I have mainly focused on narrow AI, conceived as AI-powered technology that can perform limited tasks (such as facial recognition or medical diagnosis) that typically require intelligence when performed by humans. This is partly because serious doubt surrounds the likelihood of artificial general intelligence emerging within any realistically foreseeable time frame, partly because the operative notion of “intelligence” in discussions of AGI (artificial general intelligence) is problematic, and partly because a focus on AGI often distracts us from the more immediate questions of narrow AI.

With these caveats in place, however, one can admit that thought experiments about AGI can help bring into focus two questions fundamental to any humanistic ethic: What is the ultimate source of human dignity, understood as the inherent value attaching to each and every human being? And how can we relate human dignity to the value inhering in nonhuman beings? Toward the end of Kazuo Ishiguro’s novel Klara and the Sun, the eponymous narrator, an “Artificial Friend,” speculates that human dignity–the “human heart” that “makes each of us special and individual”–has its source not in something within us, but in the love of others for us. But a threat of circularity looms for this boot-strapping humanism, for how can the love of others endow us with value unless those others already have value? Moreover, if the source of human dignity is contingent on the varying attitudes of others, how can it apply equally to every human being? Are the unloved bereft of the “human heart”?

Tuesday, November 9, 2021

Louisiana woman learns WWII vet husband’s cadaver dissected at pay-per-view event

Peter Aitken
Originally published 7 NOV 21

The family of a deceased Louisiana man found out that his body ended up in a ticketed live human dissection as part of a traveling expo.

David Saunders, a World War II and Korean War veteran who lived in Baker, died at the age of 98 from COVID-19 complications in August. His family donated his remains to science – or so they thought: Instead, his wife, Elsie Saunders, discovered that his body had ended up in an "Oddities and Curiosities Expo" in Oregon.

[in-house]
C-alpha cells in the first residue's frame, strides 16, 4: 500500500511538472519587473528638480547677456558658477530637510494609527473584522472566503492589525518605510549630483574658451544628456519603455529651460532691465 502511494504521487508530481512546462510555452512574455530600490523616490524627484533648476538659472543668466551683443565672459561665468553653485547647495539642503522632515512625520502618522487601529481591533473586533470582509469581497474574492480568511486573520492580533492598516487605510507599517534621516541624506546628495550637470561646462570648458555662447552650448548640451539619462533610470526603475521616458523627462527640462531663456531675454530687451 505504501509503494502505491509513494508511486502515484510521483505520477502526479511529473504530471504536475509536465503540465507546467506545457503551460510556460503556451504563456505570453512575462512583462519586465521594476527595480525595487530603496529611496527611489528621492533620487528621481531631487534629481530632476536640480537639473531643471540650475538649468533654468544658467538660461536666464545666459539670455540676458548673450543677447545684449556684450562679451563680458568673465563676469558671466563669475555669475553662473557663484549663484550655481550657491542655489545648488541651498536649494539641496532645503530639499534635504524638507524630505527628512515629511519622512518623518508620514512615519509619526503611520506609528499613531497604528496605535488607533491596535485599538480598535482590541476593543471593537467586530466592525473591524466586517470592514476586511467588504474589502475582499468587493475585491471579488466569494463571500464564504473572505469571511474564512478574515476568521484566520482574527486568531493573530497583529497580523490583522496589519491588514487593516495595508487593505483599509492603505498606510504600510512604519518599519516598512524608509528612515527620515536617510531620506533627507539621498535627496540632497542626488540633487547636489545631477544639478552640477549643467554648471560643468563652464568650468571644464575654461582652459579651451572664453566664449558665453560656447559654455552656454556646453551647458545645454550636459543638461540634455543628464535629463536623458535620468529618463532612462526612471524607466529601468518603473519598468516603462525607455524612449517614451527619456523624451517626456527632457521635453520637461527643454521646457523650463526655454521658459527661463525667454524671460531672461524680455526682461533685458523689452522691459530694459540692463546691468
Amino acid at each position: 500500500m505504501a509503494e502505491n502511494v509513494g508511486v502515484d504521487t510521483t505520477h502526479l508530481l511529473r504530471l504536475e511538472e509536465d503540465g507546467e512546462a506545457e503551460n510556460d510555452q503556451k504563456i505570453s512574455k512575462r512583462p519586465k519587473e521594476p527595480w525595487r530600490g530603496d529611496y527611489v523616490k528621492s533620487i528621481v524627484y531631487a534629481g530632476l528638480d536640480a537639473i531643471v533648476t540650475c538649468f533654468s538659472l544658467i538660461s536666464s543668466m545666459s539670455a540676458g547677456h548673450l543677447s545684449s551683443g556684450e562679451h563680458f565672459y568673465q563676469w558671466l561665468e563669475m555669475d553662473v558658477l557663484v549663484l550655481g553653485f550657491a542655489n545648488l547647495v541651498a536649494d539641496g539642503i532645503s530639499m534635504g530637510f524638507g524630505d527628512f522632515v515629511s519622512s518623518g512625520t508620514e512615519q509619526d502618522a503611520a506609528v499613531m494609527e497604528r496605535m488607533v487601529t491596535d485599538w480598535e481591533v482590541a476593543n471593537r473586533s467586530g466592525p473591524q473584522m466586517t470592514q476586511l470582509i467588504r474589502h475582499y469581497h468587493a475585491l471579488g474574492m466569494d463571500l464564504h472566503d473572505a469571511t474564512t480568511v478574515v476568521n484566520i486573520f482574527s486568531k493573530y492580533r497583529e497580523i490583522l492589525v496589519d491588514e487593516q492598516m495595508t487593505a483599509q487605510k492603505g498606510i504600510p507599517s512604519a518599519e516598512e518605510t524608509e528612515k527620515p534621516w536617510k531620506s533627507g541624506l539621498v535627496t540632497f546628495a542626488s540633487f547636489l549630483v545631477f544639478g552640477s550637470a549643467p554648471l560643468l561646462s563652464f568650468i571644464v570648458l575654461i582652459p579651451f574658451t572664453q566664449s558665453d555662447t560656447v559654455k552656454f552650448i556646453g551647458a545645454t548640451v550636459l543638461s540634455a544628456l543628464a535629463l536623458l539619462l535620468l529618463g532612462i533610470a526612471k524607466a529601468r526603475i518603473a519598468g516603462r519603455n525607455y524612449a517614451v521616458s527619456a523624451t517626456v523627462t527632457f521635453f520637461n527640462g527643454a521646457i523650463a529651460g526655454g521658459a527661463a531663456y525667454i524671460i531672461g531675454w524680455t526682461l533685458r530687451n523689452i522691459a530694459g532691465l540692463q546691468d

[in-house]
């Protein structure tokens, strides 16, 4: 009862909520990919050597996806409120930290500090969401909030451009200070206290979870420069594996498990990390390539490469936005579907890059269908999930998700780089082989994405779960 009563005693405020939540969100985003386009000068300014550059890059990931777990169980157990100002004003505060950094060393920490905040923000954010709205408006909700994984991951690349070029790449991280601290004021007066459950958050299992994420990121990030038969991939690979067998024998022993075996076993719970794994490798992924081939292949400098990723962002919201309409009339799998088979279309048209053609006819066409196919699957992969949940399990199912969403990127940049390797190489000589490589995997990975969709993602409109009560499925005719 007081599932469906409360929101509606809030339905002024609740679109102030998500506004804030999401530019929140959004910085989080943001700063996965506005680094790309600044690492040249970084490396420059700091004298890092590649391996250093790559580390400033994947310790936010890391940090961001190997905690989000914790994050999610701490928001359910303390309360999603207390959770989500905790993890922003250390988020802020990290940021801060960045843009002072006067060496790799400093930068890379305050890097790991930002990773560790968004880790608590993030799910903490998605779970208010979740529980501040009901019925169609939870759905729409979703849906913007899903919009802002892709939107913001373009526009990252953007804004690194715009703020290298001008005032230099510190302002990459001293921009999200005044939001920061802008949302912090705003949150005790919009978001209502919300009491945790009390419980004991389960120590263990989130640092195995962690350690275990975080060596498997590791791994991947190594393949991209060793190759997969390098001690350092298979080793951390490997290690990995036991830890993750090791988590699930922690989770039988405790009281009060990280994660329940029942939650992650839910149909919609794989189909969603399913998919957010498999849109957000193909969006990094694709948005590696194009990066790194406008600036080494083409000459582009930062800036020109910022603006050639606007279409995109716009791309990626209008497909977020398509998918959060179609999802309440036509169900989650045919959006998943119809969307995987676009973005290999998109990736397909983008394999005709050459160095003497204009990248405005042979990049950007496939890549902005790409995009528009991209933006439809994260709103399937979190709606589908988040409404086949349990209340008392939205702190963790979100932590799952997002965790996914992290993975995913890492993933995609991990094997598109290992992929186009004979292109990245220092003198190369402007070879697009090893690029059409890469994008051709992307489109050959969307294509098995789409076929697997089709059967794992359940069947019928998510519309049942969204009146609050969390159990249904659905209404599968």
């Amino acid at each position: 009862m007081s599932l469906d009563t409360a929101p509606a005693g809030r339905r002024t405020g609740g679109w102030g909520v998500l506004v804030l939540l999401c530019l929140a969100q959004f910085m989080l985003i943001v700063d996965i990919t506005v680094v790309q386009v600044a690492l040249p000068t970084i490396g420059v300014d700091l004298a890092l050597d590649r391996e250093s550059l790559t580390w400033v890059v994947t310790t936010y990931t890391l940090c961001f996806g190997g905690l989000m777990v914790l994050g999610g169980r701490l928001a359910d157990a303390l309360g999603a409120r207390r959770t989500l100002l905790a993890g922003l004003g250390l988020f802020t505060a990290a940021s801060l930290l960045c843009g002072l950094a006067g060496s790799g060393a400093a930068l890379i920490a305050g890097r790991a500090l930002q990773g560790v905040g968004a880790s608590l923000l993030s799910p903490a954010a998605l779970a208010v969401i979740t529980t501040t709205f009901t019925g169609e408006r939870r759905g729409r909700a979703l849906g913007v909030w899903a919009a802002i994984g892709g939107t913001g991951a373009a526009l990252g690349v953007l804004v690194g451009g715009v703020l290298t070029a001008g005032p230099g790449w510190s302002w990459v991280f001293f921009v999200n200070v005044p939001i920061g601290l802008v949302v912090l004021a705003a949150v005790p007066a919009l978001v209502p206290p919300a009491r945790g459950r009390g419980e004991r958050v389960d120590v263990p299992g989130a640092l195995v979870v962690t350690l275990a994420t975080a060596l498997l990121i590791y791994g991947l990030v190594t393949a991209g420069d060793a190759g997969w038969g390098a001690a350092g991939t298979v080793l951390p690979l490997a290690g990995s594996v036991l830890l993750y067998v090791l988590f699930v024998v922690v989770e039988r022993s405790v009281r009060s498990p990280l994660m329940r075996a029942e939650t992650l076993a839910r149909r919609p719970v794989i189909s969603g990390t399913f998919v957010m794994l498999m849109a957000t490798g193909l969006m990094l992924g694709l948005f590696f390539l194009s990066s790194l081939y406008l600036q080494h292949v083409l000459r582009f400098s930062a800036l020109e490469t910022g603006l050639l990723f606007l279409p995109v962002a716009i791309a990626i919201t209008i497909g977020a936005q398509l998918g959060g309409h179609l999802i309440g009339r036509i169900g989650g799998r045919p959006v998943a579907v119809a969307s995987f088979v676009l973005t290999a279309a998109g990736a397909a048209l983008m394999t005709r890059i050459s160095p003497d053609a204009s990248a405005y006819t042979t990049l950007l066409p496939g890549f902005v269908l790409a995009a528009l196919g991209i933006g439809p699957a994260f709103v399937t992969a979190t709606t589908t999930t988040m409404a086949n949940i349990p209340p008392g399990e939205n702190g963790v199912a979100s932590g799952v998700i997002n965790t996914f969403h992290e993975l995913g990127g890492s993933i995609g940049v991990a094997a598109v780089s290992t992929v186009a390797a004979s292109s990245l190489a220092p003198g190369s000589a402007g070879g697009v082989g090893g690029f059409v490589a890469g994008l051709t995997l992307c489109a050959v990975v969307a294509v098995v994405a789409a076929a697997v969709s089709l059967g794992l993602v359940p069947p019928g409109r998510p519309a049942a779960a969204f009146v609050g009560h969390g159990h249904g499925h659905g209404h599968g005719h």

The expo, organized by DeathScience.org, was set up at the Portland Marriot Downtown Waterfront. People could watch a live human dissection on Oct. 17 for the cost of up to $500 a seat, KING-TV reported.

"From the external body exam to the removal of vital organs including the brain, we will find new perspectives on how the human body can tell a story," an online event description says. "There will be several opportunities for attendees to get an up-close and personal look at the cadaver."

The Seattle-based station sent an undercover reporter to the expo and noted David Saunders’ name on a bracelet he was wearing. The reporter was able to contact Elsie Saunders and let her know what had happened.

She was, understandably, horrified.

"It’s horrible what has happened to my husband," Elsie Saunders told NBC News. "I didn’t know he was going to be … put on display like a performing bear or something. I only consented to body donation or scientific purposes."

"That’s the way my husband wanted it," she explained. "To say the least, I’m upset."

Wednesday, September 8, 2021

America Runs on ‘Dirty Work’ and Moral Inequality

Eyal Press
The New York Times
Originally posted 13 Aug 21

Here is an excerpt:

“Dirty work” can refer to any unpleasant job, but among social scientists, the term has a more pointed meaning. In 1962, Everett Hughes, an American sociologist, published an essay titled “Good People and Dirty Work” that drew on conversations he’d had in postwar Germany about the mass atrocities of the Nazi era. Mr. Hughes argued that the persecution of Jews proceeded with the unspoken assent of many supposedly enlightened Germans, who refrained from asking too many questions because, on some level, they were not entirely displeased.

This was the nature of dirty work as Mr. Hughes conceived of it: unethical activity that was delegated to certain agents and then disavowed by society, even though the perpetrators had an “unconscious mandate” from their fellow citizens. As extreme as the Nazi example was, this dynamic existed in every society, Mr. Hughes wrote, enabling respectable citizens to distance themselves from the morally troubling things being done in their name. The dirty workers were not rogue actors but “agents” of “good people” who passively stood by.

Contemporary America runs on dirty work. Some of the people who do this work are our agents by virtue of the fact that they perform public functions, such as running the world’s largest penal system. Others qualify as such by catering to our consumption habits — the food we eat, the fossil fuels we burn, which are drilled and fracked by dirty workers in places like the Gulf of Mexico. The high-tech gadgets in our pockets rely on yet another form of dirty work — the mining of cobalt — that has been outsourced to workers in Africa and to foreign subcontractors that often brutally exploit them.